but then my hometown was known for its Circle for over a hundred years.

      it helps if you know how to use the required Turn Signal–something many American cars don’t seem equiped with.

      Reply
      1. tegnost

        Yeah I think it’s just that change is hard. It’s tough to make the shift, know which lane to stay in etc, but after you “get it” it’s faster and safer (slower crashes, side swipes rather than head ons…think left turner crossing oncoming traffic) and deals with congestion well…no more of those left turns one has to wait repeated cycles to get to the front of the line when it’s finally your turn. Another aspect of the new roundabout is that the traffic engineers need time to view patterns and adjust the flow as it approaches the roundabout. Seattle is doing great with the adjustable speed limits on I5 and they’re figuring out the psychology of driver habits beyond the simple brake lights cause traffic jams. have a friend i the biz there and he was talking about how successful it’s been in the last zoom call.

        Reply
      2. Alfred

        Driving in downtown D.C. gave me palpitations when I had to negotiate a “circle,” and get off on the street I wanted to end up on, sometimes with a choice of 5 spokes. 2-3 lanes, and a few trips around until I figured out how to get off on the right street. I didn’t do it often enough to calm down about it, or not get the impatient horn blowing. The roundabouts I see now are nothing compared to that. And I had heard that in Annapolis and D.C. and similar places the roundabouts (circles) were supposed to confuse the Redcoats when they were originally built.

        Reply
    4. lordkoos

      I like roundabouts, but when a couple were put in here at highway junctions on the edges of the town there was a lot of complaining (I live in a conservative county that reliably votes Republican). Nevertheless they seem to be working out pretty well although from what I hear, truckers don’t like them.

      Reply
    5. QuicksilverMessenger

      Has anyone ever gotten trapped in one of those huge roundabouts in central Paris? Not for the faint of heart, or the less practiced. It’s a dog eat dog and you better be aware of every car, taxi, bus, moped and motorcycle. But I never saw a crash there. Must be easy when you get used to them!

      Reply
      1. pasha

        scariest driving experience of my life was a huge roundabout in rome (they apparently believe that if a car’s turn signal is on it means that the taillight is working). i mentioned this to my sister; she laughed and said “try driving in nairobi!”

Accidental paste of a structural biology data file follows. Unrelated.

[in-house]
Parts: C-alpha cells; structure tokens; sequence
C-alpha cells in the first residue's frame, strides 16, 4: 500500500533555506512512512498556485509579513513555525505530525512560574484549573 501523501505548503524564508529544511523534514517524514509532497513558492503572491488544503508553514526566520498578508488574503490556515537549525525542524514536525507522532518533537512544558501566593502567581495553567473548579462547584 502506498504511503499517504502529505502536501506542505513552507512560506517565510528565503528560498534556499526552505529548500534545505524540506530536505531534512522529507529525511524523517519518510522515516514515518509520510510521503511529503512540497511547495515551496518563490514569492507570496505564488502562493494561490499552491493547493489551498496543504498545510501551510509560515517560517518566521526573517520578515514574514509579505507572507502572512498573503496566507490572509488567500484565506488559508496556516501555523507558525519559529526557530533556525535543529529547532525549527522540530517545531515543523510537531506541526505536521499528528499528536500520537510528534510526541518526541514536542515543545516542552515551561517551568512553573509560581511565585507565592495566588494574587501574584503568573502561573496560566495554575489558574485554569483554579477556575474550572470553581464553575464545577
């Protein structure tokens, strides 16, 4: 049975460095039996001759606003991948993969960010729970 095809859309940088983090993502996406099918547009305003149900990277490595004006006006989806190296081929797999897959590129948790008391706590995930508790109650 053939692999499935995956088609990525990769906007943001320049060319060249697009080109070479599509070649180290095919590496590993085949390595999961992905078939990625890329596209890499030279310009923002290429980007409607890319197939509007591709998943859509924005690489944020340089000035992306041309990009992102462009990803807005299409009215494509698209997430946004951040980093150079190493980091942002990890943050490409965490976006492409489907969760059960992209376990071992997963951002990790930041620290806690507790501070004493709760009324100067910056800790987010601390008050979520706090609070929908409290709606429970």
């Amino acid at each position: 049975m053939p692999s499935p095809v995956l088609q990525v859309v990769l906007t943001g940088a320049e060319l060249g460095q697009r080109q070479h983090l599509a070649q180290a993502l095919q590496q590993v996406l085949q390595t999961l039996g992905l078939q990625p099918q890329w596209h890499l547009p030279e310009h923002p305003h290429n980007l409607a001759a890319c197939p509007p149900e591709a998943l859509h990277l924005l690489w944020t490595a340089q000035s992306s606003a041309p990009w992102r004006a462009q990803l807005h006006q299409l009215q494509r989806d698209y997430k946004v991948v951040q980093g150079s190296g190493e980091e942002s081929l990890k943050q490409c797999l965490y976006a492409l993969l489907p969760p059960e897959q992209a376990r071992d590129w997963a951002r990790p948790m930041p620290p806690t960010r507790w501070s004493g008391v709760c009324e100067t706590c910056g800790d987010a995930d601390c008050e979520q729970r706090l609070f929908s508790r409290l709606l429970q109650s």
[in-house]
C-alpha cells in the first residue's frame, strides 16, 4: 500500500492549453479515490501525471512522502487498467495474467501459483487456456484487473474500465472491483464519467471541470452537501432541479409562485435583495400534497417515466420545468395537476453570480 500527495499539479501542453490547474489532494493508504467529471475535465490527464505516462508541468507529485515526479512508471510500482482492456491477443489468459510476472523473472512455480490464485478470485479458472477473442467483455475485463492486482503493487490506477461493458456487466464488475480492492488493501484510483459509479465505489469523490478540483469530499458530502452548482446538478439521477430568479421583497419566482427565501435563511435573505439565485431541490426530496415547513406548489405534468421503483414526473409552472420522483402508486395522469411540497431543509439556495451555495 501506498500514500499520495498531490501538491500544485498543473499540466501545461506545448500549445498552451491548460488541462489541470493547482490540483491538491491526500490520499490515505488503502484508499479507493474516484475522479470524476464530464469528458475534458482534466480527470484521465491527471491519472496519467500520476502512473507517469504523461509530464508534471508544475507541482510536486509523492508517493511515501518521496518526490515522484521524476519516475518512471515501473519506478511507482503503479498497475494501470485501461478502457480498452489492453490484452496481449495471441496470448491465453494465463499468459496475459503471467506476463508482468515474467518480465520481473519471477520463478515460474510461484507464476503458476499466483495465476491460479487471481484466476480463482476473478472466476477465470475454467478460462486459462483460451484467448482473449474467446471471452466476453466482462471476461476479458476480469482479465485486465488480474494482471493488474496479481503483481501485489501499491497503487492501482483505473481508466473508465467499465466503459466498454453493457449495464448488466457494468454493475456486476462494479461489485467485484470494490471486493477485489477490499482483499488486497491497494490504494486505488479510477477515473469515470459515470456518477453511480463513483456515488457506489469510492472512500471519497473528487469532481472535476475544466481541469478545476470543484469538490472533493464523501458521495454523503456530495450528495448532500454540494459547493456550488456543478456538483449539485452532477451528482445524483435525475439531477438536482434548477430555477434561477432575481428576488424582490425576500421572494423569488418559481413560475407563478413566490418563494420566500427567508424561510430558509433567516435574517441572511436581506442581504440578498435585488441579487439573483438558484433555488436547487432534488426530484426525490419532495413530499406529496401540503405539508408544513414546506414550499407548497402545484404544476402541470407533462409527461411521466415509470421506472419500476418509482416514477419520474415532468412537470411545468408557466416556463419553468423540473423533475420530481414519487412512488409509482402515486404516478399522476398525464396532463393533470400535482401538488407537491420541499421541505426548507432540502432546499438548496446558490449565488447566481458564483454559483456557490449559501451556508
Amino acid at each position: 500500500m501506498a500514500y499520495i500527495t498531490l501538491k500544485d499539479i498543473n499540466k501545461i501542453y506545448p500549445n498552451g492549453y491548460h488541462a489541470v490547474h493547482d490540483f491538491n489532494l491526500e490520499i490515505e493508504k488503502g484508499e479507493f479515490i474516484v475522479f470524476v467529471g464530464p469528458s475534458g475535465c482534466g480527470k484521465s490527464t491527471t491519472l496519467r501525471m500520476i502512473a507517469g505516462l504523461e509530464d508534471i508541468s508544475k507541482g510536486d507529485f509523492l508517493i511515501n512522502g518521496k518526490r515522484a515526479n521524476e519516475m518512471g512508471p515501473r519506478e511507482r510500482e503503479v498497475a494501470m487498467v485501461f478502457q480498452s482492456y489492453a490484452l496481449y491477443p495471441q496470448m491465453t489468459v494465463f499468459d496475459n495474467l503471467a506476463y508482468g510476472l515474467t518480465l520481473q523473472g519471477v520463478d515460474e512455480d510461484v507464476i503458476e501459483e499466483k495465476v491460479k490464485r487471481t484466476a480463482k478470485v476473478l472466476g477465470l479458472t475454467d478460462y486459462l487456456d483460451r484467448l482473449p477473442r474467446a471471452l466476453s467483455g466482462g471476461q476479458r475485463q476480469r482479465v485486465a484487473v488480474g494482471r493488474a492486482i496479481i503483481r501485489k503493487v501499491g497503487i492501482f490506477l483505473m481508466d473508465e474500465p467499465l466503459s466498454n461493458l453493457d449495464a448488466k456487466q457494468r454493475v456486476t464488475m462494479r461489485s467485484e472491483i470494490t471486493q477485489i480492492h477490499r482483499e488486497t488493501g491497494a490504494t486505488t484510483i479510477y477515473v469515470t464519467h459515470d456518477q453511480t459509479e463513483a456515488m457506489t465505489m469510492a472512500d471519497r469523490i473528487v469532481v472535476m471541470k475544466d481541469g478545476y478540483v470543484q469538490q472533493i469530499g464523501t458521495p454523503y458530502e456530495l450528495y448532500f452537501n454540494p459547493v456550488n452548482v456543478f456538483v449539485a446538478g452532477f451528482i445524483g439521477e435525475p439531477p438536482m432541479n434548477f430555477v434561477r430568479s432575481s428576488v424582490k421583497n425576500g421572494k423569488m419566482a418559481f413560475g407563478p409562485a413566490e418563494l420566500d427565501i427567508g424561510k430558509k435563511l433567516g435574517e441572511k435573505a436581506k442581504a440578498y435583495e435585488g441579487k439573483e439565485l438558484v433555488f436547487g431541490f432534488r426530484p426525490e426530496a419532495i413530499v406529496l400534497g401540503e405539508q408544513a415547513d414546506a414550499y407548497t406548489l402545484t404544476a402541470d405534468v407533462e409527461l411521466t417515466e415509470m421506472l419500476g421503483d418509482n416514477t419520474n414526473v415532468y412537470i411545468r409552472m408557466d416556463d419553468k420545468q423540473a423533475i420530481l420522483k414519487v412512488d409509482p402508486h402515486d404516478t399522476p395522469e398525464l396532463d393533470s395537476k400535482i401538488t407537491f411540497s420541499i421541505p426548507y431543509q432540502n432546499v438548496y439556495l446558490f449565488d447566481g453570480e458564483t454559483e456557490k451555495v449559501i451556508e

Reply
  8. JohnMc

    as someone who has harvested, eaten and sold ramps for years, imagine my shame upon learning i’ve been doing it wrong – according to some self-proclaimed expert on a facebook page. and while it’s true the entire plant is edible, the truth of the matter is the bulbs are the only part that is worth your time, the greens shrivel up to nothing.

    it makes me nostalgic for the days when, just a couple decades ago, ramps were the considered a noxious food of unrefined mountain people before it became the supposed delicacy of the foodie. come on man, it’s just a damn onion!

    Reply
    1. Astrid

      The leaves work as a garlicky, less bitter escarole. The texture is silky and it’s a good flavor, but a pound (at $10-25 per pound) cooks up to just enough for a single person side dish. I make a mild presto with it and that’s very good for pasta and pizza.

      (My husband eats pickled ramp bulbs as fast as I can put them up, but doesn’t care for the leaves.)

      Reply
    2. cocomaan

      It’s morels that are the real delicacy. I use an early morning spring gobbler hunt as an excuse to hunt morels, because I usually see more mushrooms than birds.

      My wife is much better at spotting them than I am, maybe because she is shorter and nearsighted.

      Reply
  9. pjay

    – ‘ANU academic slammed over citation of ‘sub-par’ Chinese genocide research’ – Sydney Morning Herald

    When I saw this headline I assumed the academic was being “slammed” for using the work of Adrian Zenz, though I was a bit surprised to see it in the Sydney Morning Herald. Of course I was wrong. The academic is being slammed for *criticizing* Zenz, apparently by citing a poorly written anonymous paper. Which is weird, because there are a number of well-written, non-anonymous critiques of Zenz’s work which I would think an academic critical of ASPI propaganda would know. I did get my morning laugh when I read this:

    “Zenz said the paper would “struggle to get a pass mark as an undergraduate assignment” as it contained significant factual errors and appeared to be written by someone with no Chinese-language skills, leading to basic misinterpretations.”

    Those who have read the non-anonymous well-written critiques of Zenz will get the joke.

    Reply
    1. jrkrideau

      “no Chinese-language skills”? No wonder Zenz was horrified.

      I cannot find it at the moment but one of Zenz’ excellent reports on Xinjiang had a completely muffled (female?) figure on the cover picking cotton and wearing a sweatshirt that seemed to say “Nelson Mandala gave me this” in English.

      Reply
  10. The Rev Kev